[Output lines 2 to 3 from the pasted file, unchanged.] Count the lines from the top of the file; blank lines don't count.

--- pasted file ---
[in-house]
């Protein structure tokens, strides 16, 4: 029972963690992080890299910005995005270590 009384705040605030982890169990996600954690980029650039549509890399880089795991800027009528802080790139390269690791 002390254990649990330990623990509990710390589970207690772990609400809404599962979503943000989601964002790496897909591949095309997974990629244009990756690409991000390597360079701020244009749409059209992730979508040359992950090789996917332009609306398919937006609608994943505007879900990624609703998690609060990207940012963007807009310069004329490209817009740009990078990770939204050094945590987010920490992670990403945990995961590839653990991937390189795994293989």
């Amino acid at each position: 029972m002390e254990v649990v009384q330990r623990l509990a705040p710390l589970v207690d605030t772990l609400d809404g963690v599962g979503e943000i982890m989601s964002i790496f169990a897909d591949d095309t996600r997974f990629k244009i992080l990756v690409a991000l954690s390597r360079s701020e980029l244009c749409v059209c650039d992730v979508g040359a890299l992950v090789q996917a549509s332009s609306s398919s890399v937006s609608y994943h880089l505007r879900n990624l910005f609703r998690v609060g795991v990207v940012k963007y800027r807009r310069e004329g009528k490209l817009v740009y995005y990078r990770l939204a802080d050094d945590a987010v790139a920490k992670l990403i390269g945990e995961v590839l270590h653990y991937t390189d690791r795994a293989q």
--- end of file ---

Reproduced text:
């Protein structure tokens, strides 16, 4: 029972963690992080890299910005995005270590 009384705040605030982890169990996600954690980029650039549509890399880089795991800027009528802080790139390269690791 002390254990649990330990623990509990710390589970207690772990609400809404599962979503943000989601964002790496897909591949095309997974990629244009990756690409991000390597360079701020244009749409059209992730979508040359992950090789996917332009609306398919937006609608994943505007879900990624609703998690609060990207940012963007807009310069004329490209817009740009990078990770939204050094945590987010920490992670990403945990995961590839653990991937390189795994293989």
């Amino acid at each position: 029972m002390e254990v649990v009384q330990r623990l509990a705040p710390l589970v207690d605030t772990l609400d809404g963690v599962g979503e943000i982890m989601s964002i790496f169990a897909d591949d095309t996600r997974f990629k244009i992080l990756v690409a991000l954690s390597r360079s701020e980029l244009c749409v059209c650039d992730v979508g040359a890299l992950v090789q996917a549509s332009s609306s398919s890399v937006s609608y994943h880089l505007r879900n990624l910005f609703r998690v609060g795991v990207v940012k963007y800027r807009r310069e004329g009528k490209l817009v740009y995005y990078r990770l939204a802080d050094d945590a987010v790139a920490k992670l990403i390269g945990e995961v590839l270590h653990y991937t390189d690791r795994a293989q």